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Old 06-17-2014, 01:41 AM   #27 (permalink)
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Join Date: Feb 2013
Location: Michigan
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Champagne - '13 Chevy Cruze 1LT
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There's no reason any of those gases would pull any measurable heat out of your tires any more than the nitrogen would, and it also seems kind of irresponsible to test your theory on the road with no idea how those gases react with the tire material under heat & load, while pulling trailer loads of welding equipment.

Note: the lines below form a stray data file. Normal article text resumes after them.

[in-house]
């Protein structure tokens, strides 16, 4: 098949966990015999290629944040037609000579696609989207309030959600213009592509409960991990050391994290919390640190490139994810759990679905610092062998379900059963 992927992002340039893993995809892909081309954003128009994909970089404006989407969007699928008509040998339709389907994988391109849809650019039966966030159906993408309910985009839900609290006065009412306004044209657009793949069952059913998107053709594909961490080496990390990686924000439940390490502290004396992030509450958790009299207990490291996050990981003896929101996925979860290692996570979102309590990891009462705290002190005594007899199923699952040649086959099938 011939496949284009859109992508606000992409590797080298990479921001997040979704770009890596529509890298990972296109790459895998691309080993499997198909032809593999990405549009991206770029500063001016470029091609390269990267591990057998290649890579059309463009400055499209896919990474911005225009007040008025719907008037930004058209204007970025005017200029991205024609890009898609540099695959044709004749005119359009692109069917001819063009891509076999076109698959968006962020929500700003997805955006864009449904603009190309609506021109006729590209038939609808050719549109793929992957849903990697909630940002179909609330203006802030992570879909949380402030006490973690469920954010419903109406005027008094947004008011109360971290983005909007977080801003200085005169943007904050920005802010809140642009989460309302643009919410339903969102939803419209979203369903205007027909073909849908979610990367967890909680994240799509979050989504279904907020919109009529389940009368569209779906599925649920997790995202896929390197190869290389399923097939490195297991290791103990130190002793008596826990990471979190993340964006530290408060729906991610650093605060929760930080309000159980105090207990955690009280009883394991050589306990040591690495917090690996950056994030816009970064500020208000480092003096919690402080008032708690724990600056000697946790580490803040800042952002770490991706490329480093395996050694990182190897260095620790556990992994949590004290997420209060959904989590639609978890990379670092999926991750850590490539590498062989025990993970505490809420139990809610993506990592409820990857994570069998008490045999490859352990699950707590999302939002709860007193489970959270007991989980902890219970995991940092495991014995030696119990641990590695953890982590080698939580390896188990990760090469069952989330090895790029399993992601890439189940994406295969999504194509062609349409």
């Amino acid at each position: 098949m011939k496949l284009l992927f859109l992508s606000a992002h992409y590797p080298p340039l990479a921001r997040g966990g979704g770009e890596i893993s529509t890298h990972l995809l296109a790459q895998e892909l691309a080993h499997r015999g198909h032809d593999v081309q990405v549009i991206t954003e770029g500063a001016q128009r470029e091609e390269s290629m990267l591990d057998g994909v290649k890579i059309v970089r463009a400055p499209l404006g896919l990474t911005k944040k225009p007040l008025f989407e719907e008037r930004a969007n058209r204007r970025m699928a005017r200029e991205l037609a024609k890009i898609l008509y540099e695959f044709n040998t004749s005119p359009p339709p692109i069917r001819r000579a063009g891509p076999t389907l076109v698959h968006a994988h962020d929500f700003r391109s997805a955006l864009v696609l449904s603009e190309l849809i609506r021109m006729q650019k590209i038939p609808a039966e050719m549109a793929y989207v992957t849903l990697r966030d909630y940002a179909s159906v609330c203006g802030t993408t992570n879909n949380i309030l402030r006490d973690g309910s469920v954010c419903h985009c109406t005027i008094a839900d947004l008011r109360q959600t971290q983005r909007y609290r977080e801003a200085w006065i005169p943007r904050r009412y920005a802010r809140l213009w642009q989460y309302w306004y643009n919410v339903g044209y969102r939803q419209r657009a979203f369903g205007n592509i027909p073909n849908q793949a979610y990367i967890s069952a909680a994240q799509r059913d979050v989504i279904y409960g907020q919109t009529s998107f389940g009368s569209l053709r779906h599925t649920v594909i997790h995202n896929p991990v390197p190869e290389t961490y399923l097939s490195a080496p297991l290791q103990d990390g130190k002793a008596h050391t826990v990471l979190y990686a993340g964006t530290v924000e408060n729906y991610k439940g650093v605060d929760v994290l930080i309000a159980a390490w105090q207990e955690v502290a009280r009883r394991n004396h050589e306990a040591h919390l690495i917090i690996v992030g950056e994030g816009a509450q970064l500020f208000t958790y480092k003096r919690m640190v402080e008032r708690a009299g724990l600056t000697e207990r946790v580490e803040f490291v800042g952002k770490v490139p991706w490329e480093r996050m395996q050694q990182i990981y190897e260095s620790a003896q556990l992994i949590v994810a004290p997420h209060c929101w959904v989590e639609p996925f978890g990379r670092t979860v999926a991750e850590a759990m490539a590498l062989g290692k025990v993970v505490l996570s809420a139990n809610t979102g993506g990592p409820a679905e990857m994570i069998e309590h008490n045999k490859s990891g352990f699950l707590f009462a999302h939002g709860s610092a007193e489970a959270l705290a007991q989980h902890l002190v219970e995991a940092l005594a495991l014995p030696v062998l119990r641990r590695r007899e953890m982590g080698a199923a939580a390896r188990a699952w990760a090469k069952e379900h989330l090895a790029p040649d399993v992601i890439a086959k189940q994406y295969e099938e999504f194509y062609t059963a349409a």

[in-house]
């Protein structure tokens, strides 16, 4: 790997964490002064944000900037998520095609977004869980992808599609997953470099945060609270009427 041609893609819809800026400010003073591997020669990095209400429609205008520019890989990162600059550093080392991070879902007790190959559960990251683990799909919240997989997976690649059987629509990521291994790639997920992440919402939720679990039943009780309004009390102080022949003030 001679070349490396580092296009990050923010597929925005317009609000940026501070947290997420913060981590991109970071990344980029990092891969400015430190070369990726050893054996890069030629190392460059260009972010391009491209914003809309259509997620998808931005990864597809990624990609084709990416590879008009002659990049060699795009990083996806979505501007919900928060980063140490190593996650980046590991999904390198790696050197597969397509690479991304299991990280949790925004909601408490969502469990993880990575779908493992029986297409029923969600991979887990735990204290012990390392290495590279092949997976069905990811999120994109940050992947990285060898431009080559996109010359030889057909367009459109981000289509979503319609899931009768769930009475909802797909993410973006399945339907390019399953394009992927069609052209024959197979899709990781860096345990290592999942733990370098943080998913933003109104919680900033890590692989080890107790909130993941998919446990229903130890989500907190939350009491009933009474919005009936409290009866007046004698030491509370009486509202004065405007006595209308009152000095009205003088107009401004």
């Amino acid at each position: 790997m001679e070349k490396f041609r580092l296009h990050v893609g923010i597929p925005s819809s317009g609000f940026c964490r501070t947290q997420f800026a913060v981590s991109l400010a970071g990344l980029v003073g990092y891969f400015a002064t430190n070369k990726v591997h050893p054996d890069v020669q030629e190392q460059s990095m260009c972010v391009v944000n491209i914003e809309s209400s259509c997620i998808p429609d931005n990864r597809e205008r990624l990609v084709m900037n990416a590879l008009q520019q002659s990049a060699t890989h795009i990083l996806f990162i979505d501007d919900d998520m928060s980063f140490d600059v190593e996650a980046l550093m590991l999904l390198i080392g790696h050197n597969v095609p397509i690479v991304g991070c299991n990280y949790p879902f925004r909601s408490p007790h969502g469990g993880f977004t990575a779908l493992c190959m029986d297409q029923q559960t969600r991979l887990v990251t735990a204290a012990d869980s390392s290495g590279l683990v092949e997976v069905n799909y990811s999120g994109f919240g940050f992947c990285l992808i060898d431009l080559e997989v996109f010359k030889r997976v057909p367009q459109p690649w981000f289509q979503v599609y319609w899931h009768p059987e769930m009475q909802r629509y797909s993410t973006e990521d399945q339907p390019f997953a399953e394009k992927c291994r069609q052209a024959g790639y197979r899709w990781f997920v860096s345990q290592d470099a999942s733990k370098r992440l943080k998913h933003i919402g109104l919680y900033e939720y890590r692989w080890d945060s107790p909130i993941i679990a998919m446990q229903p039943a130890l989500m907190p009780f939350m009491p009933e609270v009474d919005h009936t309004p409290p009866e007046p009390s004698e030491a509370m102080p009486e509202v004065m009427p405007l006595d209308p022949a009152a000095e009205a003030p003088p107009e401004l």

Argon and Helium should not react at all with the tire material, they are both ideal gases of group 8 on the periodic table with full valencies meaning they do not react unless under extreme conditions, (I doubt the inside of a tire at a higher temperature is a concern). If the CO2 were to react the only reaction it would undergo is an oxidation reaction where it would gain another oxygen and become carbonate, again unlikely given the conditions and the carbonate would not react with the tire material as it would be a very weak base. The refrigerant might react, it depends on what its chemical make-up is.

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